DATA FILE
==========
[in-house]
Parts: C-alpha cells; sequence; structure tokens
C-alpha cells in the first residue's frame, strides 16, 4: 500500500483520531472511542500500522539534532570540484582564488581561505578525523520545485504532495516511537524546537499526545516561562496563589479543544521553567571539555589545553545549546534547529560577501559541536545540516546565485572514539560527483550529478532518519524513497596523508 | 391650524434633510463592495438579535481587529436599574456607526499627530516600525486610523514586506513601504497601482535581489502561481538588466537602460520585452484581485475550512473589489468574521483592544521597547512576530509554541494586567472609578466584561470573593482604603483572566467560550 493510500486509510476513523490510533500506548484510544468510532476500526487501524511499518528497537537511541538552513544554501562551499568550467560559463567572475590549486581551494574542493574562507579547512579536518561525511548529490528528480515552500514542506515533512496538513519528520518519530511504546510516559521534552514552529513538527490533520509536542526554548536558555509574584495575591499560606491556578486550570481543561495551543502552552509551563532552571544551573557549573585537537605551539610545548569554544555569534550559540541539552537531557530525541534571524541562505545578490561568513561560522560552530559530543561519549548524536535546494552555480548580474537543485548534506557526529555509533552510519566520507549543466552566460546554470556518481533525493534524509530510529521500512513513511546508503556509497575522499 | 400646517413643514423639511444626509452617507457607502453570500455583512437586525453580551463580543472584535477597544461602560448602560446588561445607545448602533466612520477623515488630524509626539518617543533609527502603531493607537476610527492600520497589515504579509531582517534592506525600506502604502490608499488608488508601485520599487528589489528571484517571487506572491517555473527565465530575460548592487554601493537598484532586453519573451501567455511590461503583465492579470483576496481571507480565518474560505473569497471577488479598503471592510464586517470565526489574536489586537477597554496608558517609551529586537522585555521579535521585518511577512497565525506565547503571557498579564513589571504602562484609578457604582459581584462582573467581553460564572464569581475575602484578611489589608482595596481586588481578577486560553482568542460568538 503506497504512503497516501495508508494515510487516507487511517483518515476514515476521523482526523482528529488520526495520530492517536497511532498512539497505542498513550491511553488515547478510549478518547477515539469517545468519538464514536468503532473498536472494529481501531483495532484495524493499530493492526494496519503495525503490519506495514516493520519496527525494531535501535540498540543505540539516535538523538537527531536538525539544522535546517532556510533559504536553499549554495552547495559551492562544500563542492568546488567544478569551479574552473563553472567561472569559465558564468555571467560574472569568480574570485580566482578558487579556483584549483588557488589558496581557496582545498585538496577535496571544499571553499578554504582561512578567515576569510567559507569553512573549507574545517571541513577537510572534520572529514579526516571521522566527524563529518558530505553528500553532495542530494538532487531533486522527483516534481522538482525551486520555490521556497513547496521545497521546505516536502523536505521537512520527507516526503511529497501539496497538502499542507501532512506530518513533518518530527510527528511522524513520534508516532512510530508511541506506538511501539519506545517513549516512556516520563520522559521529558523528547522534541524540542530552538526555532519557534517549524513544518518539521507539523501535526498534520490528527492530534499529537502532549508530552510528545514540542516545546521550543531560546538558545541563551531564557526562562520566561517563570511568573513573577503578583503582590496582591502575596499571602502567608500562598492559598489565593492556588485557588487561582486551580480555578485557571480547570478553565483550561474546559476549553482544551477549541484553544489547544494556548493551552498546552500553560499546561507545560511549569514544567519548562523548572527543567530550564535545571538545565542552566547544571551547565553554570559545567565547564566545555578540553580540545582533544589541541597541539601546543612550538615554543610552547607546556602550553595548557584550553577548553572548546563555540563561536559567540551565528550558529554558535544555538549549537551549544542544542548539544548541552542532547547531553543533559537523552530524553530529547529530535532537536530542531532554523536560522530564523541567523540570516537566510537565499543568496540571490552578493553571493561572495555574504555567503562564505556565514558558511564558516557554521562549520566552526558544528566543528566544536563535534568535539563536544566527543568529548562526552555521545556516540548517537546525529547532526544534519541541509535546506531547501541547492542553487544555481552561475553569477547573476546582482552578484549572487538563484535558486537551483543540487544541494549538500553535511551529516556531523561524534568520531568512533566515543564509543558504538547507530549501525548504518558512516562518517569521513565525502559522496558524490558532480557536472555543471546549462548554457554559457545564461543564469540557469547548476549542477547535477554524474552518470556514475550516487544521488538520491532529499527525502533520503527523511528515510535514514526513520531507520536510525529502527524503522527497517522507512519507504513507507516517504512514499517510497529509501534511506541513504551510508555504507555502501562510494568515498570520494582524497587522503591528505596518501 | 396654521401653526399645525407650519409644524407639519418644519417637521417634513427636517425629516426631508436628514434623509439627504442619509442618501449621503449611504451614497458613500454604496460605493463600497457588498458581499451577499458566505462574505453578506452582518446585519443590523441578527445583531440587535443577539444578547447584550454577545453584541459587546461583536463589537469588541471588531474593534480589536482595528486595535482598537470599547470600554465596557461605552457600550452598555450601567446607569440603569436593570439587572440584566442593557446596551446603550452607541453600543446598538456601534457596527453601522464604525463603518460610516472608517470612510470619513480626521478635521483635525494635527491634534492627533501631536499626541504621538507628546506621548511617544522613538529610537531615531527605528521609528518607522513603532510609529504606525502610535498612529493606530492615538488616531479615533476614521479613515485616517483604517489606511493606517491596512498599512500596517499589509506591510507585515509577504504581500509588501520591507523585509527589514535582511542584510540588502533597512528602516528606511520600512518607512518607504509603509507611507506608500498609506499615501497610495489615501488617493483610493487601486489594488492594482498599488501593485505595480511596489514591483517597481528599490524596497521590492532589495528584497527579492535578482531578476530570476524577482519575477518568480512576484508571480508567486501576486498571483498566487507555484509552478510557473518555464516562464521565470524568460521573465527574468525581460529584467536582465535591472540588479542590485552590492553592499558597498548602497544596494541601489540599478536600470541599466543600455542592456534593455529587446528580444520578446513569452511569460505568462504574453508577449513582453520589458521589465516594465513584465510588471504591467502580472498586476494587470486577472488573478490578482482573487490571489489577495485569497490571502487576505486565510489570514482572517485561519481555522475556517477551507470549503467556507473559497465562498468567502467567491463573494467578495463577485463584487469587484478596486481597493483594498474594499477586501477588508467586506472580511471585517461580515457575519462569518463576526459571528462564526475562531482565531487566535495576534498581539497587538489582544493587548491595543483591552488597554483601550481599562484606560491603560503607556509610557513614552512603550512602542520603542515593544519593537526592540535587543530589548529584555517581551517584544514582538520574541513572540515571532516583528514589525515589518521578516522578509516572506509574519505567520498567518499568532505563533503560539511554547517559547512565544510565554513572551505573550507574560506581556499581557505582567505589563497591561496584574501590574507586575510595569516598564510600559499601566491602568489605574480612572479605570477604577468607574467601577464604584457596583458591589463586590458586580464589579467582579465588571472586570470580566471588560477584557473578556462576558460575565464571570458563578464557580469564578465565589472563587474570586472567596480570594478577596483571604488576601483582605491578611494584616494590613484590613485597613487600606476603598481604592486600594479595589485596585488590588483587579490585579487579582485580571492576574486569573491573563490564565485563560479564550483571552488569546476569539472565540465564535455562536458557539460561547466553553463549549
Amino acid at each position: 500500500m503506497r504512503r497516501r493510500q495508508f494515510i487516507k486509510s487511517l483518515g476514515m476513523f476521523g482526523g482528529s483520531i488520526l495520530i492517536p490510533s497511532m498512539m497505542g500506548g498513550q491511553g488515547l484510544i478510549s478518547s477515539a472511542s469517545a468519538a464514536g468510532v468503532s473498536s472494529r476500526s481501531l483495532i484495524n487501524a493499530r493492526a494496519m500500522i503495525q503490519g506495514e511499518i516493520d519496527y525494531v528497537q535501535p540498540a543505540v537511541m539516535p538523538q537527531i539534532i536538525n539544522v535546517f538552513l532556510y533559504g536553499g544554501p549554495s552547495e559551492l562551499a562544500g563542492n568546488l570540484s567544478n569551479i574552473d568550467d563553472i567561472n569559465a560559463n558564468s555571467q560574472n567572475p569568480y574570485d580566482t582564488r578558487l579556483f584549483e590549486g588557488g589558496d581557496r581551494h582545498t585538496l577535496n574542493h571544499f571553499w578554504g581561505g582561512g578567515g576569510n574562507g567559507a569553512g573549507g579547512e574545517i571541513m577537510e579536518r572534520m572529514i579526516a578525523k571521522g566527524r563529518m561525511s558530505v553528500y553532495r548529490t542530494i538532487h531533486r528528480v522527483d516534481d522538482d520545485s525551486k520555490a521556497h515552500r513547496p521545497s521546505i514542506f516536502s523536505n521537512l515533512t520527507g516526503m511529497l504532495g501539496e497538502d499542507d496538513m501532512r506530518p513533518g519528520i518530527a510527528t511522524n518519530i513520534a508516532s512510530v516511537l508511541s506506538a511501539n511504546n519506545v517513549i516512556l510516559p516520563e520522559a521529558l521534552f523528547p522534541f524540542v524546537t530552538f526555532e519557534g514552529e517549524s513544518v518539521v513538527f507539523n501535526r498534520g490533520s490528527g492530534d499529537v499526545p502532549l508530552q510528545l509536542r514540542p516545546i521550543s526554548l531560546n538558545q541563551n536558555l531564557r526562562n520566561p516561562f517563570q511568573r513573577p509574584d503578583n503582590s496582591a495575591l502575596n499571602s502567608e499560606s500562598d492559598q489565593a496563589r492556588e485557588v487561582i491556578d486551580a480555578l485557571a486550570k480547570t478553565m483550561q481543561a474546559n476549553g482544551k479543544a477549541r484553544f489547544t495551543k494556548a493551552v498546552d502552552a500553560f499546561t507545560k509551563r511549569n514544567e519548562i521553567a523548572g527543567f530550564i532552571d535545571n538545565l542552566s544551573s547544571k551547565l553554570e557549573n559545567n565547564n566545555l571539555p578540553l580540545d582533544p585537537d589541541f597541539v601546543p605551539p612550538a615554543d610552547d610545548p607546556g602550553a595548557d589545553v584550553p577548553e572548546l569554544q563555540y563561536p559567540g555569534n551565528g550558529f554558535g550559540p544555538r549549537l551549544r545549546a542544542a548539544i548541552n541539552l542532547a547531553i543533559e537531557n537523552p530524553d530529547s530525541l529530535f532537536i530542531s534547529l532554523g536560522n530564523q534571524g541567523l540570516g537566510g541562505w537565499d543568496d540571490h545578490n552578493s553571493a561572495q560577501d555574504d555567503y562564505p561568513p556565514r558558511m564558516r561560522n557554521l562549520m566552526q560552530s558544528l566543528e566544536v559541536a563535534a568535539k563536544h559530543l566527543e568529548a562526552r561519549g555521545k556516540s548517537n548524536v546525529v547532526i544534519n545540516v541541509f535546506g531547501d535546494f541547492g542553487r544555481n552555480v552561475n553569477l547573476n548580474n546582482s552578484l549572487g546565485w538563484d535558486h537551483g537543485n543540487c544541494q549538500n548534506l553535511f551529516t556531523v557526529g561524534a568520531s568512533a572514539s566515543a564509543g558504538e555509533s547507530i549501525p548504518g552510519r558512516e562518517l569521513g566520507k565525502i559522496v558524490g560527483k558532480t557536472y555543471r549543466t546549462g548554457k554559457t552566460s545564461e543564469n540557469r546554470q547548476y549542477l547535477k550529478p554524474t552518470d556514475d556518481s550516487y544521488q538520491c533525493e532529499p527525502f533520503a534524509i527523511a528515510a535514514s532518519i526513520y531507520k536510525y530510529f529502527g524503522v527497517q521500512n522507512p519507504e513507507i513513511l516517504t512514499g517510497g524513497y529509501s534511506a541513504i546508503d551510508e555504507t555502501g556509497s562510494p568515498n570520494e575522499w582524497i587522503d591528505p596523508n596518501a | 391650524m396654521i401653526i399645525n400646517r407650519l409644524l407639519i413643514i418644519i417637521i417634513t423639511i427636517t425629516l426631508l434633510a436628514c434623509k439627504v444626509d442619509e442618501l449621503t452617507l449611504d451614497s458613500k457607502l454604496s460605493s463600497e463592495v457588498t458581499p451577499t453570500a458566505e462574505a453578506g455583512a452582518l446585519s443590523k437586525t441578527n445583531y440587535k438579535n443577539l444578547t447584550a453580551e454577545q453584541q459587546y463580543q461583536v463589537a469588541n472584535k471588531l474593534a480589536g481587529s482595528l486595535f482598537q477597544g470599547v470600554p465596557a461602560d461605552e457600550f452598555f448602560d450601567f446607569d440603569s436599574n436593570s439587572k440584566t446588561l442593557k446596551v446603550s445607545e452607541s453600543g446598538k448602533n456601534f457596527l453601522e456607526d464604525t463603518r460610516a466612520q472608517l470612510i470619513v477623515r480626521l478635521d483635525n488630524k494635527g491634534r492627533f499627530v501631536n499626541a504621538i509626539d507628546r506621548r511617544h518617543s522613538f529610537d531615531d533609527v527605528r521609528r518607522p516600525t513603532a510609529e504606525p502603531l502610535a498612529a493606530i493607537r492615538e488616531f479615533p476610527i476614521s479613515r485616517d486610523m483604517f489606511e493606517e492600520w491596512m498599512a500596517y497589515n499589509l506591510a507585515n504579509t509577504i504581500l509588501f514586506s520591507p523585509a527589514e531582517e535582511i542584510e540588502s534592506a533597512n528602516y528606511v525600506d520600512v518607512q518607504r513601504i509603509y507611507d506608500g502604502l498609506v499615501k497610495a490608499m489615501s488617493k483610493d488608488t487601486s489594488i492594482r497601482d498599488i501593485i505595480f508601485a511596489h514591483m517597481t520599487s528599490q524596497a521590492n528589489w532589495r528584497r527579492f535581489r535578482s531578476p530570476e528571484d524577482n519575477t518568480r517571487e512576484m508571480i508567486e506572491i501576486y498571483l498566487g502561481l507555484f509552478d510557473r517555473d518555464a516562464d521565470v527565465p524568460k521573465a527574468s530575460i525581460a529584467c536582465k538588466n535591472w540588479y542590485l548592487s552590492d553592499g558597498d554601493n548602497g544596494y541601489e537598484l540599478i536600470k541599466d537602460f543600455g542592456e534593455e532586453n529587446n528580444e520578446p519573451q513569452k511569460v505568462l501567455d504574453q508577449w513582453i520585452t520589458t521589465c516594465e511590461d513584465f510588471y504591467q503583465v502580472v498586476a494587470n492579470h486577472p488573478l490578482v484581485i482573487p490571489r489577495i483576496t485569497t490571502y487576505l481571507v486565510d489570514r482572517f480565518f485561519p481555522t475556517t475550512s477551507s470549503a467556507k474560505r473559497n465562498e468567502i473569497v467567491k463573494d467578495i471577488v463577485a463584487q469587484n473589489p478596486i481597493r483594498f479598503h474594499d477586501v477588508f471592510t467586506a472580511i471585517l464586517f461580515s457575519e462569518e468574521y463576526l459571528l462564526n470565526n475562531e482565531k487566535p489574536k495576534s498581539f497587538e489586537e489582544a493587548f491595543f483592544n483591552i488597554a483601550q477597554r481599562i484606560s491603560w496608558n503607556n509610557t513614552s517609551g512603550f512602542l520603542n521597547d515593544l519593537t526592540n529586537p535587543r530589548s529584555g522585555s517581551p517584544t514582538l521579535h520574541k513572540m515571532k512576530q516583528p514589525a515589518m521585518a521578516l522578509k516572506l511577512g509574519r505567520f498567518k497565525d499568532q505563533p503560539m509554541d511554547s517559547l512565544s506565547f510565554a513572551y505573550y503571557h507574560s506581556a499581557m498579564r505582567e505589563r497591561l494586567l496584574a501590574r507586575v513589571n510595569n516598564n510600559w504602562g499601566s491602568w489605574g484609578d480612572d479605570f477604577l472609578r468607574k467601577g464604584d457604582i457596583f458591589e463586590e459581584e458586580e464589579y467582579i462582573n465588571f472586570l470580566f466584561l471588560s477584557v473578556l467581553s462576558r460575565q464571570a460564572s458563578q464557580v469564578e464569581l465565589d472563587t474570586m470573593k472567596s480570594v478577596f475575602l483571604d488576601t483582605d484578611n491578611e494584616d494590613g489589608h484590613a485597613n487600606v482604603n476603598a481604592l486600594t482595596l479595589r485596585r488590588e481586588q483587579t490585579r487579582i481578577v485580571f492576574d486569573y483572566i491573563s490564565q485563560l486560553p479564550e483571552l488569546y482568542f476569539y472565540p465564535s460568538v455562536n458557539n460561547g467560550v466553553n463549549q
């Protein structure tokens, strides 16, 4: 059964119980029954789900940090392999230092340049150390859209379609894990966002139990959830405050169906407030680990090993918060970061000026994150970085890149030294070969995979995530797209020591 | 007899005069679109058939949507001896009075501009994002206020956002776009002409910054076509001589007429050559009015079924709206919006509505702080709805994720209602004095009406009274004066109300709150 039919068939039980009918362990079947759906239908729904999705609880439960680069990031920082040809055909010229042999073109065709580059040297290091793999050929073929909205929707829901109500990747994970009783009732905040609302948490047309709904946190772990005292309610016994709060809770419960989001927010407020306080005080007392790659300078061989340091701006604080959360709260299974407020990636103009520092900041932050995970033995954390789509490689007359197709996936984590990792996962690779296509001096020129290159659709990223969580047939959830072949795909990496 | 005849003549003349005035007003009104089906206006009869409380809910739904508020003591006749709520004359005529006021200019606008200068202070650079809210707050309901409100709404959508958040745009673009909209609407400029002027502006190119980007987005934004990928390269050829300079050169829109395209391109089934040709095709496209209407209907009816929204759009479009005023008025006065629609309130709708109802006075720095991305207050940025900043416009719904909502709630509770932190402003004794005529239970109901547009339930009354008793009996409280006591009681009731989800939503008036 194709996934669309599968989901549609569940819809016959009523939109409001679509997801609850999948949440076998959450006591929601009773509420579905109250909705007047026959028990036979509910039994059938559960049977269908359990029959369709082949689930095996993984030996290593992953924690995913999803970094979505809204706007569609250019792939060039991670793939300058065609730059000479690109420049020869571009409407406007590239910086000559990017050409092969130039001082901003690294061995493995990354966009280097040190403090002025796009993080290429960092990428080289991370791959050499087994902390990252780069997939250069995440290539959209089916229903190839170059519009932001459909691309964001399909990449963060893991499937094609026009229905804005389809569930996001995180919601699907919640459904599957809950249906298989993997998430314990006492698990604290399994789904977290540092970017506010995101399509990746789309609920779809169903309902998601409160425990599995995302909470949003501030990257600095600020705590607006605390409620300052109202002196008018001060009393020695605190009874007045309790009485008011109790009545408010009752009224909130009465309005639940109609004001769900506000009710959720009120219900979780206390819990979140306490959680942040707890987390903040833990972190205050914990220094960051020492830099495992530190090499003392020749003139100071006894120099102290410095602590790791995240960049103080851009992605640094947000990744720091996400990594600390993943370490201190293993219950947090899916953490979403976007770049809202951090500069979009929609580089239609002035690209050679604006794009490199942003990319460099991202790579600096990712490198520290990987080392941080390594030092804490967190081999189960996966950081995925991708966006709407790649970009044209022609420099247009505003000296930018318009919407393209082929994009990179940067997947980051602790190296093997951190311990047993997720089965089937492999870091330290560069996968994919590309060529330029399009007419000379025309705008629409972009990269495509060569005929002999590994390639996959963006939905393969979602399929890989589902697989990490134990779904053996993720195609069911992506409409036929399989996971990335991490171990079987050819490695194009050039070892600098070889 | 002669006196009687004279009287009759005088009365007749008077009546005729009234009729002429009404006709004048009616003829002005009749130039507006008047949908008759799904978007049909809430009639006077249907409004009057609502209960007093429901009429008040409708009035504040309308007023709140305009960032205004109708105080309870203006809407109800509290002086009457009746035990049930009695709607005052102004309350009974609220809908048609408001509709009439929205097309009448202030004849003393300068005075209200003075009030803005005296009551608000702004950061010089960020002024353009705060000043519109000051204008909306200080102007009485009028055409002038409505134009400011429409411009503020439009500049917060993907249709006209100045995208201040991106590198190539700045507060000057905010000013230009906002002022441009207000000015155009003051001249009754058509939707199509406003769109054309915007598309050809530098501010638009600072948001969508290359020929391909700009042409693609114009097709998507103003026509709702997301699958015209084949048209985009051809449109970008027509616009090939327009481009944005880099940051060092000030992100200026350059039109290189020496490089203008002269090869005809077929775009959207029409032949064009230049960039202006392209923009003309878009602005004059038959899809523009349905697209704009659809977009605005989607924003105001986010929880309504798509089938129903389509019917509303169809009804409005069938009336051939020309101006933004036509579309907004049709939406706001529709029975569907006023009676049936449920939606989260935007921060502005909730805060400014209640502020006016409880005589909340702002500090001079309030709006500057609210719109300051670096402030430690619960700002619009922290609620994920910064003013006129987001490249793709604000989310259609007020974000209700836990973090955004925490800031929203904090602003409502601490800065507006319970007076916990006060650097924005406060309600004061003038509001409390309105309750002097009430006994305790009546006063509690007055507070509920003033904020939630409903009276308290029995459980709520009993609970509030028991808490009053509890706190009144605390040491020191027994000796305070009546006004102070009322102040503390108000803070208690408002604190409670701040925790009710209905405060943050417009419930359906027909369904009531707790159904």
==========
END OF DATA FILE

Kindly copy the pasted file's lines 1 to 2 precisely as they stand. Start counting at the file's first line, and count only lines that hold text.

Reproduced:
[in-house]
Parts: C-alpha cells; sequence; structure tokens